New York, which faced one of the most rampant outbreaks in the world earlier this year, now requires people arriving from 38 states and two U.S. territories where cases are rising to quarantine for 14 days, either at home or in a hotel room.

Connecticut, New Jersey and Pennsylvania now meet the state’s criteria for the quarantine requirements, but New York Governor Andrew Cuomo agreed with his neighboring counterparts that adding them to the quarantine list would be impractical.

In a joint statement later on Tuesday, Cuomo joined New Jersey Governor Phil Murphy and Connecticut Governor Ned Lamont, all Democrats, in saying the three states “depend on each other when it comes to commerce, education, and health care.”

“We’re urging all of our residents to avoid unnecessary or non-essential travel between states at this time, but will not subject residents of our states to a quarantine if coming from a neighboring state,” the statement said.

Cuomo said he also wanted to discourage nonessential travel from Pennsylvania.

The rate of positive coronavirus tests was above 3% in New Jersey, state health officials said on Monday. In Connecticut, the positivity rate was 1.7%, Lamont said on Monday. Pennsylvania’s was 4.3%, said Governor Tom Wolf.

New York’s positivity rate was 1.3% on Tuesday, one of the lowest in the nation, but health officials have raised concerns about some “hot spots” in parts of New York City and counties north of the metropolis.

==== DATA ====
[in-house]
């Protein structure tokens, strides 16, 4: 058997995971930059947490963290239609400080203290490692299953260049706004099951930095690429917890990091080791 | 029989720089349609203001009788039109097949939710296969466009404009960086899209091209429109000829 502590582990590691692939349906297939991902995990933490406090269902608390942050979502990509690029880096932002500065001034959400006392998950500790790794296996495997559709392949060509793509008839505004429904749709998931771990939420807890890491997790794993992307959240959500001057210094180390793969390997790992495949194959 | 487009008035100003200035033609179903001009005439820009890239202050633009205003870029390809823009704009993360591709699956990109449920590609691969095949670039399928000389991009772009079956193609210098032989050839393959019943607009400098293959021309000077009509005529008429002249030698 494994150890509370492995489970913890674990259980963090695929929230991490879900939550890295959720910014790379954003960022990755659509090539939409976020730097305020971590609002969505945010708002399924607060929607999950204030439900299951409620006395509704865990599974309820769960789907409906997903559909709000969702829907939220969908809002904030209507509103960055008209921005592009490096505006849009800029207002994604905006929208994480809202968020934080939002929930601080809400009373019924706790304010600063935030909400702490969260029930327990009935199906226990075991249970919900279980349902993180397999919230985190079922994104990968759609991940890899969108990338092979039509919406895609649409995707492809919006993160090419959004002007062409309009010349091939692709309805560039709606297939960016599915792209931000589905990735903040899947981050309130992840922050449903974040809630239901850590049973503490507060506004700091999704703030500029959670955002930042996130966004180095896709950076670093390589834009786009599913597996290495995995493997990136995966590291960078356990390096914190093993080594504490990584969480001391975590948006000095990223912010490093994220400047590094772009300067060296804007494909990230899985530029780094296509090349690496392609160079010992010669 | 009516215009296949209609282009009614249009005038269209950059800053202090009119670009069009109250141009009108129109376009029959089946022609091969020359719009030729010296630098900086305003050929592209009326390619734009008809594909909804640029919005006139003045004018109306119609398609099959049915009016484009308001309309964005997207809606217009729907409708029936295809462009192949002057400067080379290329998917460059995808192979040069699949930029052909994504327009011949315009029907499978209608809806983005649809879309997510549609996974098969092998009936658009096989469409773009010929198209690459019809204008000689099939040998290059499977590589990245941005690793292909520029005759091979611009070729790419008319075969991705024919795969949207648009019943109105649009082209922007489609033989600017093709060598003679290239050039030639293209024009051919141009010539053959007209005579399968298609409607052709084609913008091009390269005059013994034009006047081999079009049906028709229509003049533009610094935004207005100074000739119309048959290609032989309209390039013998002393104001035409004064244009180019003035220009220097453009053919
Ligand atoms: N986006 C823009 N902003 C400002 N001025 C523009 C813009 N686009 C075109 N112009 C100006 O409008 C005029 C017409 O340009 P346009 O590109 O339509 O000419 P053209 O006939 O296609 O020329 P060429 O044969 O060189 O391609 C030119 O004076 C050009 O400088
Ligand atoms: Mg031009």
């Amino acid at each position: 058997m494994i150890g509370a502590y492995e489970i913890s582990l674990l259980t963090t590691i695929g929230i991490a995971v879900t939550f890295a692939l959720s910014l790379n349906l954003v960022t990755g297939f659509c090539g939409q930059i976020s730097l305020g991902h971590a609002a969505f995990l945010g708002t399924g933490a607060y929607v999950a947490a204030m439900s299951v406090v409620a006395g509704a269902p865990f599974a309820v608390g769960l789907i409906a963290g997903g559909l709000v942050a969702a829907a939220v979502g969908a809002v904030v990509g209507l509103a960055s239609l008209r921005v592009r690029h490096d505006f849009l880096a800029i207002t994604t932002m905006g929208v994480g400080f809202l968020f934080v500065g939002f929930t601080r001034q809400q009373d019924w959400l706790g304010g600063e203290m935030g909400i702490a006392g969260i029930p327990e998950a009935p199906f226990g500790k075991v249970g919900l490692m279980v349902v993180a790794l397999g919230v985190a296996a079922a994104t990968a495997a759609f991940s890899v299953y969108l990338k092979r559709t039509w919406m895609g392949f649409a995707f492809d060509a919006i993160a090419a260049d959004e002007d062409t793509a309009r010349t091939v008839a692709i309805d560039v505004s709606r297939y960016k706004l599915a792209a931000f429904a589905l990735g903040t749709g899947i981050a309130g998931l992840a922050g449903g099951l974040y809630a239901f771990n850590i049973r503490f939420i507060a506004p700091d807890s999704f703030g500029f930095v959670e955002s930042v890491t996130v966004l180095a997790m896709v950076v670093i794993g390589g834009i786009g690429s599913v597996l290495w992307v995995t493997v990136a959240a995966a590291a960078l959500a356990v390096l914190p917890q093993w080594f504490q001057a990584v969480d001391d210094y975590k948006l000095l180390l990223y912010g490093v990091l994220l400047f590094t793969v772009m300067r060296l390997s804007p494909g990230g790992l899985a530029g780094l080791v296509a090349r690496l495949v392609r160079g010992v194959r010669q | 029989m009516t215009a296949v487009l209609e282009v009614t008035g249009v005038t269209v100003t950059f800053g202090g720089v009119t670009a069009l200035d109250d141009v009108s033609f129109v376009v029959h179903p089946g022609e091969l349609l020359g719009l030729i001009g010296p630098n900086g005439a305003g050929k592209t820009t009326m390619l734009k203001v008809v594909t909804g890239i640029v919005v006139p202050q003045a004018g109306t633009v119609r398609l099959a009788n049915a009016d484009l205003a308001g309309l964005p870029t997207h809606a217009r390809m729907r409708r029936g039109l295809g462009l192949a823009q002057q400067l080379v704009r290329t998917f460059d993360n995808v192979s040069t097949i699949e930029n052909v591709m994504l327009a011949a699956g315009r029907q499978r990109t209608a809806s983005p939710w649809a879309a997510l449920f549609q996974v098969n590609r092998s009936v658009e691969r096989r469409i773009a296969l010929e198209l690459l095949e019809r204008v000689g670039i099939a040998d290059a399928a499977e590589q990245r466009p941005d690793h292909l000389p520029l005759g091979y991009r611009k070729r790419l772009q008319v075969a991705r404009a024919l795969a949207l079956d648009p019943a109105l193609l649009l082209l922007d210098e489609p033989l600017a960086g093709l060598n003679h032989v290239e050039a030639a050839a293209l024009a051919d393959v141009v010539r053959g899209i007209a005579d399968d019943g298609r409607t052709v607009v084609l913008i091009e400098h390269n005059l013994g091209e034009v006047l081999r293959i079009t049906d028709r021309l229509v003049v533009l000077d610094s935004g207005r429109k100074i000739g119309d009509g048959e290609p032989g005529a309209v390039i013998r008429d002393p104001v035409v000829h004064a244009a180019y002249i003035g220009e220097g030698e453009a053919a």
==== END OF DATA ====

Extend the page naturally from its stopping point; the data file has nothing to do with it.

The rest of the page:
(Reporting by Jonathan Allen; editing by Jonathan Oatis and Sam Holmes)

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NY Discourages Travel From NJ As Coronavirus Infections Rise

NEW JERSEY — After New Jersey regressed in its management of the coronavirus pandemic, New York Gov. Andrew Cuomo has discouraged travel between the two states. And they aren’t alone.

On Tuesday, Cuomo announced nonessential travel between New Jersey, Connecticut and Pennsylvania should be put on pause, but stopped short of including the states on New York’s travel advisory list despite the fact that the Garden State qualifies for it.

A placement on that list would mean travelers from the three states would need to quarantine for 14 days after arriving in New York, something Cuomo said was impractical. Such a move could have a tremendous economic impact on the two states since tens of thousands of commuters travel from the Garden State to New York every day.